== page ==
- Cup your hand, and pat your baby repeatedly on the back, in line with the baby’s armpit.
Sister Lilian shares, “Don’t flatten your hands – by cupping your hands, you are using air to pat the baby, which is not painful.”
- Also, according to Sister Lilian, you should never rub in a circular motion to burp your baby.
Here are some more tips from Sister Lilian for breastfeeding mums:
Mums with flat or inverted nipples might find it tough to breastfeed their baby because it will be difficult for the baby to find a good latch.
According to Sister Lilian, pulling the nipple and rolling is hard for mums-to-be, and can actually trigger premature labour.
“Avoid ‘finger pointing’ or ‘arrowing in’ (pressing down with finger tips) during massage. It can cause pain, and there will be certain parts you will miss out,” says Sister Lilian.
“Instead, put your hand at the top of the breast, press firmly inwards with your palm and move clockwise 8-10 times, and backwards 8-10 times. Proceed all around the breast and repeat the motion.
“Doing this helps the milk to be released from the milk reservoirs into the milk ducts. The next step is to cup your breasts and shake or vibrate them (avoid ‘finger pointing’ again), so that the milk becomes available for your baby to suck.”
“If you are suffering from breast engorgement, applying cabbage leaf compresses to the breast can be helpful,” says Sister Lilian.
Don’t overuse cabbage leaves though, because doing so can decrease the breast milk supply. Stop cabbage use when the engorgement begins to subside.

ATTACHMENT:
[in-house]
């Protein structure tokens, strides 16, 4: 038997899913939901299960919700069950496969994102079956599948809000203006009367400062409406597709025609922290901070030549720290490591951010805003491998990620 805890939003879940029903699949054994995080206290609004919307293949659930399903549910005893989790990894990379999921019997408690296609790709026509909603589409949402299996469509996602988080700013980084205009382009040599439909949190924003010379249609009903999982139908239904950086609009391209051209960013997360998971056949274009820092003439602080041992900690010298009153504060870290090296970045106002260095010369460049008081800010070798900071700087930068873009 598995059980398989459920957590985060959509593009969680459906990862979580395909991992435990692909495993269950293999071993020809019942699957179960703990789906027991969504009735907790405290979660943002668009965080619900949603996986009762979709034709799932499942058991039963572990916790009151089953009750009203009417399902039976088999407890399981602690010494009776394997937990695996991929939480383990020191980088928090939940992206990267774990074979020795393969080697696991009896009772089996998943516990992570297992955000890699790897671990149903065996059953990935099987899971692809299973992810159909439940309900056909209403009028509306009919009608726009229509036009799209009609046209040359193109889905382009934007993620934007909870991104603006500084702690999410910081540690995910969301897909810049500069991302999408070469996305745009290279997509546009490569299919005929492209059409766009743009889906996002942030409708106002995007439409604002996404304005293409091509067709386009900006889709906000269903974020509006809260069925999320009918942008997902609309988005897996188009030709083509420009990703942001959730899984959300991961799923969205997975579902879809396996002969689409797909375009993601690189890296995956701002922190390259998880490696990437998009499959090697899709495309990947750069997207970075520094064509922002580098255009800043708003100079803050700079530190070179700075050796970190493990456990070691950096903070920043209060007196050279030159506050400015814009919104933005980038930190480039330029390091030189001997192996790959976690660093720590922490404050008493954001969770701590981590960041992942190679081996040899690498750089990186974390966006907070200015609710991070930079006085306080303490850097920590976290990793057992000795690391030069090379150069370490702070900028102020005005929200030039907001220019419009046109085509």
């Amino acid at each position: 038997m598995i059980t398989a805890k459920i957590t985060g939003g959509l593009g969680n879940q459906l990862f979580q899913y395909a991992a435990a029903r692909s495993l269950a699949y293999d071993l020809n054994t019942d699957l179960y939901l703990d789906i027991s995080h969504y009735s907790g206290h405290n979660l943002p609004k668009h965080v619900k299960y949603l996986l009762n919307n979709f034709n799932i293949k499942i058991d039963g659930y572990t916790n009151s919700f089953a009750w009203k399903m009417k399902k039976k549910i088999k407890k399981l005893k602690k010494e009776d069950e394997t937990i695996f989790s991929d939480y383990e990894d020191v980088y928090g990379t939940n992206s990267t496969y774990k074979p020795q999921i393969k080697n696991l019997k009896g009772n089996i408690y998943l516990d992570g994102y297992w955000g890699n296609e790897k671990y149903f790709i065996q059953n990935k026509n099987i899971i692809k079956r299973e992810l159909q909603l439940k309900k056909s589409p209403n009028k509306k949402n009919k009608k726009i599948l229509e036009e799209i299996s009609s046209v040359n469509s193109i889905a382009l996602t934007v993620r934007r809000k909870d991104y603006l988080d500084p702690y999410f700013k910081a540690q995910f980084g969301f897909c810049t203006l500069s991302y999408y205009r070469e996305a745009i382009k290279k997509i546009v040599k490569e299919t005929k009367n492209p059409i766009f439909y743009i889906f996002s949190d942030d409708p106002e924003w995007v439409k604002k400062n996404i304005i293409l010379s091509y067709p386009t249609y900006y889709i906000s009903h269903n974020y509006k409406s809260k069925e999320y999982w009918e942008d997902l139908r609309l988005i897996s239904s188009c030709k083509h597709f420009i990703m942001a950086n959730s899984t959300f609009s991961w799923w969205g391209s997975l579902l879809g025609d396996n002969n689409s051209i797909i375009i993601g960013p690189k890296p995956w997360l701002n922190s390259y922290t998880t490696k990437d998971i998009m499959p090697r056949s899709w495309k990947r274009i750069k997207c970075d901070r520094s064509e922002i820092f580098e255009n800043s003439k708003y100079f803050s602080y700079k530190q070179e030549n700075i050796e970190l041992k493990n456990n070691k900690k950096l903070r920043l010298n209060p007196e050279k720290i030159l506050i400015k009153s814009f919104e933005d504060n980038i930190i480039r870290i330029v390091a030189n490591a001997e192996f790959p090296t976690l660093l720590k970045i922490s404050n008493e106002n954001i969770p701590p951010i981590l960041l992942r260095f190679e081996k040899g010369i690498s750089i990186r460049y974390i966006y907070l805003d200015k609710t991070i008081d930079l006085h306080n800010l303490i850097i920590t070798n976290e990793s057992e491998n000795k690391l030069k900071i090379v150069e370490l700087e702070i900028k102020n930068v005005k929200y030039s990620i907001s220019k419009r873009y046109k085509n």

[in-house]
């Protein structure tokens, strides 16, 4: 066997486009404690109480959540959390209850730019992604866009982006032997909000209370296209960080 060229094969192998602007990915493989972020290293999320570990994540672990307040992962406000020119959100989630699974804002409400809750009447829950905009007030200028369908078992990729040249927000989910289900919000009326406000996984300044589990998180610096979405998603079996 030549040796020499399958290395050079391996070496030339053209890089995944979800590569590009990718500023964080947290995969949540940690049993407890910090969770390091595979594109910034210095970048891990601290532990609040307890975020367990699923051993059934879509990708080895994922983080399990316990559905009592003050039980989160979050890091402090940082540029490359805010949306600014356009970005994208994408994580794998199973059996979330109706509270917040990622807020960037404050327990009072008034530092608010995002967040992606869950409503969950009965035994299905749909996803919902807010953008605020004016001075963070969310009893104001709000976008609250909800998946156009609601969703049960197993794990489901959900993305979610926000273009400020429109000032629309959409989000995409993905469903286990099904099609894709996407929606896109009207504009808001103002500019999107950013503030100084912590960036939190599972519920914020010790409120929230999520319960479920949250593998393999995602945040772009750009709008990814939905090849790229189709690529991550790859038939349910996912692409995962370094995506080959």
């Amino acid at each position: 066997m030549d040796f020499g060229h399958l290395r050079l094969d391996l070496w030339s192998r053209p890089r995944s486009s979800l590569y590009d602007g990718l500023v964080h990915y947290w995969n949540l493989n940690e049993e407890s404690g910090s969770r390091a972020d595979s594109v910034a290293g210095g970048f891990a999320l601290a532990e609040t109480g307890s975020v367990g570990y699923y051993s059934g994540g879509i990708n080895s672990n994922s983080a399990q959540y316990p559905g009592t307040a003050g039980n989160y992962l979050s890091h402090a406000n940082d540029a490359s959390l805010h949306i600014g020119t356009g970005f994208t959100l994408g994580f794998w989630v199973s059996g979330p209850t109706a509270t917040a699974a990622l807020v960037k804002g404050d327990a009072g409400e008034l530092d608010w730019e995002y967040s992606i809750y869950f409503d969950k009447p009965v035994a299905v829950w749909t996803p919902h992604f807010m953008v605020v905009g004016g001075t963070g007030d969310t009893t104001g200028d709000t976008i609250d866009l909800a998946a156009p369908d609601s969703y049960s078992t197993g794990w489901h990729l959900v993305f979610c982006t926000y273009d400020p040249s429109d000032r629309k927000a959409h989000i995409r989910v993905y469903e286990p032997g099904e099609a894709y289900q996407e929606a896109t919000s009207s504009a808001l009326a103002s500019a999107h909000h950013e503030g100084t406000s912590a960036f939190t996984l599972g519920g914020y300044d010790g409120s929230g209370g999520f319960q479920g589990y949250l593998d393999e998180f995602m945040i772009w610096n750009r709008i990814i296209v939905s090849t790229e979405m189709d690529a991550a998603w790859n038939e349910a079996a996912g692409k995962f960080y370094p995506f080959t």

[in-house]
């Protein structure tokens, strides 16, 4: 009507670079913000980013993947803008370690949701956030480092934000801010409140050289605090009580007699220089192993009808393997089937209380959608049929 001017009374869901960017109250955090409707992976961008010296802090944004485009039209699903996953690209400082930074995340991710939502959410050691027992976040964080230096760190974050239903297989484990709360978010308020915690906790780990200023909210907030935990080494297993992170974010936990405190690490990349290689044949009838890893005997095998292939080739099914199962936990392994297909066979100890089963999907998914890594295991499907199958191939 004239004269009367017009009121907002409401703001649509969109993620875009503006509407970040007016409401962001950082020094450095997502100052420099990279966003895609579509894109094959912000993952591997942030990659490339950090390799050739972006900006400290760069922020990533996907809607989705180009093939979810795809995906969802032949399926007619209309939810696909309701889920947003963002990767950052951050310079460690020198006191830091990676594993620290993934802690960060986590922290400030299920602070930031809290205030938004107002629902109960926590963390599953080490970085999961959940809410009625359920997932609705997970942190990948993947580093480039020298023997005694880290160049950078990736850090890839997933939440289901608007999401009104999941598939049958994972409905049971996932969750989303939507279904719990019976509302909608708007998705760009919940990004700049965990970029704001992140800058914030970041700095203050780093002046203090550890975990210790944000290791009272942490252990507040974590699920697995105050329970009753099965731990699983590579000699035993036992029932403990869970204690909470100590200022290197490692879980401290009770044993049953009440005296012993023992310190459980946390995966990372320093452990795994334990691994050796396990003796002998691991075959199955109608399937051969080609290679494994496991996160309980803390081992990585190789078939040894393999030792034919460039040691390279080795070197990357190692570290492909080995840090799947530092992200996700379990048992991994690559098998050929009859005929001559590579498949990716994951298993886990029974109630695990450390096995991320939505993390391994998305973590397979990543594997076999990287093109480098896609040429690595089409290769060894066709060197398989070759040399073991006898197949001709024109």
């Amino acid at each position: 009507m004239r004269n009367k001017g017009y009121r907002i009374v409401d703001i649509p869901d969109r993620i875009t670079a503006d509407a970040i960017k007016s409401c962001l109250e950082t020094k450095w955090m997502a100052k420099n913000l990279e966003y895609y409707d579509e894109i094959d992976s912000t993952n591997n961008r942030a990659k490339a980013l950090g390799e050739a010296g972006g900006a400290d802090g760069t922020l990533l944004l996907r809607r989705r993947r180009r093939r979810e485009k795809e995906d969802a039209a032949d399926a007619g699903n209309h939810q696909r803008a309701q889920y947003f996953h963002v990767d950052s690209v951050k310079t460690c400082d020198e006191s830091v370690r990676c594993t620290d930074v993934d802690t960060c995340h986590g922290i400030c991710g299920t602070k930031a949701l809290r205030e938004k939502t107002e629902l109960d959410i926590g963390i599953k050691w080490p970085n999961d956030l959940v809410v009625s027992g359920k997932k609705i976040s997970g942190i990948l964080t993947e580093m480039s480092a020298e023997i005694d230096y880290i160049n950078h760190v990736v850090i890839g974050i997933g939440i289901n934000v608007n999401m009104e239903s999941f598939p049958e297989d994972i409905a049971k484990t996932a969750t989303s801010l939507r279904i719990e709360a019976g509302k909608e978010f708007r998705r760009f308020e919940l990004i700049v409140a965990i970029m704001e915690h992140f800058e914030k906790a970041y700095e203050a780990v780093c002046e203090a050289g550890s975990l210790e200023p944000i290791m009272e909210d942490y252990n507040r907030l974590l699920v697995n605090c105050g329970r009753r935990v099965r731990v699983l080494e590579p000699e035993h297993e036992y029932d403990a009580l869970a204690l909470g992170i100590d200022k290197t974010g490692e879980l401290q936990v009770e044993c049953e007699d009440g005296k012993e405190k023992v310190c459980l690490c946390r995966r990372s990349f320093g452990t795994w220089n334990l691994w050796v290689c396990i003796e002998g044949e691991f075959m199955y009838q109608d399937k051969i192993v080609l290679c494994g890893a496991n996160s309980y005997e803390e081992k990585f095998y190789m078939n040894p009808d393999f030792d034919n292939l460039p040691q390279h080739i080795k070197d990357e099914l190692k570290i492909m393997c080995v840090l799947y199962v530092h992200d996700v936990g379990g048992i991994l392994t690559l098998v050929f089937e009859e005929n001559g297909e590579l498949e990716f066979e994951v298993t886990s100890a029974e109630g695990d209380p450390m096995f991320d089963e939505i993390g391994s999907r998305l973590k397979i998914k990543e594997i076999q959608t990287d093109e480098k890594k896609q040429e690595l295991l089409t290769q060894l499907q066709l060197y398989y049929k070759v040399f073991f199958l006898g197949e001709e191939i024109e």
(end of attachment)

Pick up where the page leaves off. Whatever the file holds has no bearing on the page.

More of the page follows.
Also, if you are wondering what to look for when buying a breast pump, Sister Lilian has a recommendation.
“The Philips AVENT Double Electric Breast Pump has shorter flanges, and the attachments enable mums with different nipple sizes to pump milk efficiently,” she says.
“Also, mums can sit comfortably while pumping, they don’t have to lean forward.”
“If you are pumping milk, always pump AFTER breastfeeding your baby.”
A poor latch or incorrect positioning are the most common causes of sore nipples. Breastfeeding should be a pleasant experience for both mum and baby. Experiencing sore nipples takes away the joy of breastfeeding and makes it a painful process.
A natural remedy for sore nipples is to pat a few drops of breast milk onto the affected nipple before and after nursing and allowing them to air dry. Breast milk, because of its antimicrobial properties, promotes healing.
Also, the Philips AVENT Moisturizing Nipple Cream helps in nipple care, and in the treatment of sore nipples.
Sister Lilian shared that she was very particular about the amount of fluids a new mum should consume every day.
She recommends, “At least 2 litres of liquids for 3-4 days, and 3 litres from the 5th day onwards. Liquids includes milk, soup and other beverages.”
“If baby needs 60 ml of milk every feed (for example), and feeds 8 times, that makes it 480 ml of milk. A new mum will lose at least 1.8 litres of urine a day, so if she doesn’t drink enough fluids, she will end up being dehydrated,” she explained.
Interestingly, Sister Lilian doesn’t recommend consuming both red dates and longans together during confinement as she considers it too sugary.
“The most nutritious way is to boil lemongrass with either red longans or dates. That is the perfect drink.”
Mums, we hope you found these tips on breastfeeding your baby useful. Dads, both mum and baby need you to be actively involved too. It aids childhood development and helps in the overall well-being of the family!
For more information on breastfeeding products such as breast pumps, breast pads and cold packs, visit Philips AVENT, the #1 recommended brand by mums worldwide.*
*Based on December 2015 GemSeek online satisfaction survey conducted among more than 9,000 female users of childcare brands and products.